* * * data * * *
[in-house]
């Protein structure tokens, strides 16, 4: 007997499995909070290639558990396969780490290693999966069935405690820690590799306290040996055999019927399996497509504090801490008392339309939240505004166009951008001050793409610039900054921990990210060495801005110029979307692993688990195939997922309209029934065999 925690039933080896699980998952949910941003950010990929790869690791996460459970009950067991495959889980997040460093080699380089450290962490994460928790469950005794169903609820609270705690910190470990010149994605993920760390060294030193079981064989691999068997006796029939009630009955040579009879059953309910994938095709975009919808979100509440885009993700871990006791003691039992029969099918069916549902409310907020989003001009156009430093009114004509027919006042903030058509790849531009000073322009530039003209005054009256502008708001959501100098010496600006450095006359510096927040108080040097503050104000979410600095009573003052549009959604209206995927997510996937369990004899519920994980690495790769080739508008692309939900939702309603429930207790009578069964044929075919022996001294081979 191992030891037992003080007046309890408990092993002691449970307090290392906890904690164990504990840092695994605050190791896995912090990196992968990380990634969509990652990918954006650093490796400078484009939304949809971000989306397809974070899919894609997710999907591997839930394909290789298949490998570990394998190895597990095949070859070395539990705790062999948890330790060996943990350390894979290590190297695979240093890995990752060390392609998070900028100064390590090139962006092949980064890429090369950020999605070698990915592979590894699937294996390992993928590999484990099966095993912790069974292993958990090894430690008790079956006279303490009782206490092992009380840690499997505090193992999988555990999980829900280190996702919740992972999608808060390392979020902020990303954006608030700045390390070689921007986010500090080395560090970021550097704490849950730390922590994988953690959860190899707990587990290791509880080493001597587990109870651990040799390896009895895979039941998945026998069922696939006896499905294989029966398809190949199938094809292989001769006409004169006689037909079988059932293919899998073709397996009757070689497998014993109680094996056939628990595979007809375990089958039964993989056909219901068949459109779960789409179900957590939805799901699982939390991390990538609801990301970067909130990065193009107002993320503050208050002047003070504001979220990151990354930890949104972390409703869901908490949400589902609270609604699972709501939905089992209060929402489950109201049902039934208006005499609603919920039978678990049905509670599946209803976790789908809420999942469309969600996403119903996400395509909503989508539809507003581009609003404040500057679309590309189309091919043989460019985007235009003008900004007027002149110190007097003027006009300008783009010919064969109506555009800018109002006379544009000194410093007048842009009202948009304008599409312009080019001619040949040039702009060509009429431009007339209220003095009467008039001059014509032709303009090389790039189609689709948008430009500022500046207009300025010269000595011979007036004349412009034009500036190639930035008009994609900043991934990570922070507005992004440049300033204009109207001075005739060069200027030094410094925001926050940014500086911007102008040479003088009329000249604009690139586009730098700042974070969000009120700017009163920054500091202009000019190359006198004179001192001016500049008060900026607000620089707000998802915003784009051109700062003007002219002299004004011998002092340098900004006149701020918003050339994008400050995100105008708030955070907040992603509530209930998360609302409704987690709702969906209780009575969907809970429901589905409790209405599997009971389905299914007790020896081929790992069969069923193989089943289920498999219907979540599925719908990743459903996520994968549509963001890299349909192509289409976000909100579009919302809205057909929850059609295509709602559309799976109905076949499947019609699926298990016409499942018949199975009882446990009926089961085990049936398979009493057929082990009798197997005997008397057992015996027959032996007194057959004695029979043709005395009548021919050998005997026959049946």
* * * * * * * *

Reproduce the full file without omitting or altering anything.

[in-house]
């Protein structure tokens, strides 16, 4: 007997499995909070290639558990396969780490290693999966069935405690820690590799306290040996055999019927399996497509504090801490008392339309939240505004166009951008001050793409610039900054921990990210060495801005110029979307692993688990195939997922309209029934065999 925690039933080896699980998952949910941003950010990929790869690791996460459970009950067991495959889980997040460093080699380089450290962490994460928790469950005794169903609820609270705690910190470990010149994605993920760390060294030193079981064989691999068997006796029939009630009955040579009879059953309910994938095709975009919808979100509440885009993700871990006791003691039992029969099918069916549902409310907020989003001009156009430093009114004509027919006042903030058509790849531009000073322009530039003209005054009256502008708001959501100098010496600006450095006359510096927040108080040097503050104000979410600095009573003052549009959604209206995927997510996937369990004899519920994980690495790769080739508008692309939900939702309603429930207790009578069964044929075919022996001294081979 191992030891037992003080007046309890408990092993002691449970307090290392906890904690164990504990840092695994605050190791896995912090990196992968990380990634969509990652990918954006650093490796400078484009939304949809971000989306397809974070899919894609997710999907591997839930394909290789298949490998570990394998190895597990095949070859070395539990705790062999948890330790060996943990350390894979290590190297695979240093890995990752060390392609998070900028100064390590090139962006092949980064890429090369950020999605070698990915592979590894699937294996390992993928590999484990099966095993912790069974292993958990090894430690008790079956006279303490009782206490092992009380840690499997505090193992999988555990999980829900280190996702919740992972999608808060390392979020902020990303954006608030700045390390070689921007986010500090080395560090970021550097704490849950730390922590994988953690959860190899707990587990290791509880080493001597587990109870651990040799390896009895895979039941998945026998069922696939006896499905294989029966398809190949199938094809292989001769006409004169006689037909079988059932293919899998073709397996009757070689497998014993109680094996056939628990595979007809375990089958039964993989056909219901068949459109779960789409179900957590939805799901699982939390991390990538609801990301970067909130990065193009107002993320503050208050002047003070504001979220990151990354930890949104972390409703869901908490949400589902609270609604699972709501939905089992209060929402489950109201049902039934208006005499609603919920039978678990049905509670599946209803976790789908809420999942469309969600996403119903996400395509909503989508539809507003581009609003404040500057679309590309189309091919043989460019985007235009003008900004007027002149110190007097003027006009300008783009010919064969109506555009800018109002006379544009000194410093007048842009009202948009304008599409312009080019001619040949040039702009060509009429431009007339209220003095009467008039001059014509032709303009090389790039189609689709948008430009500022500046207009300025010269000595011979007036004349412009034009500036190639930035008009994609900043991934990570922070507005992004440049300033204009109207001075005739060069200027030094410094925001926050940014500086911007102008040479003088009329000249604009690139586009730098700042974070969000009120700017009163920054500091202009000019190359006198004179001192001016500049008060900026607000620089707000998802915003784009051109700062003007002219002299004004011998002092340098900004006149701020918003050339994008400050995100105008708030955070907040992603509530209930998360609302409704987690709702969906209780009575969907809970429901589905409790209405599997009971389905299914007790020896081929790992069969069923193989089943289920498999219907979540599925719908990743459903996520994968549509963001890299349909192509289409976000909100579009919302809205057909929850059609295509709602559309799976109905076949499947019609699926298990016409499942018949199975009882446990009926089961085990049936398979009493057929082990009798197997005997008397057992015996027959032996007194057959004695029979043709005395009548021919050998005997026959049946």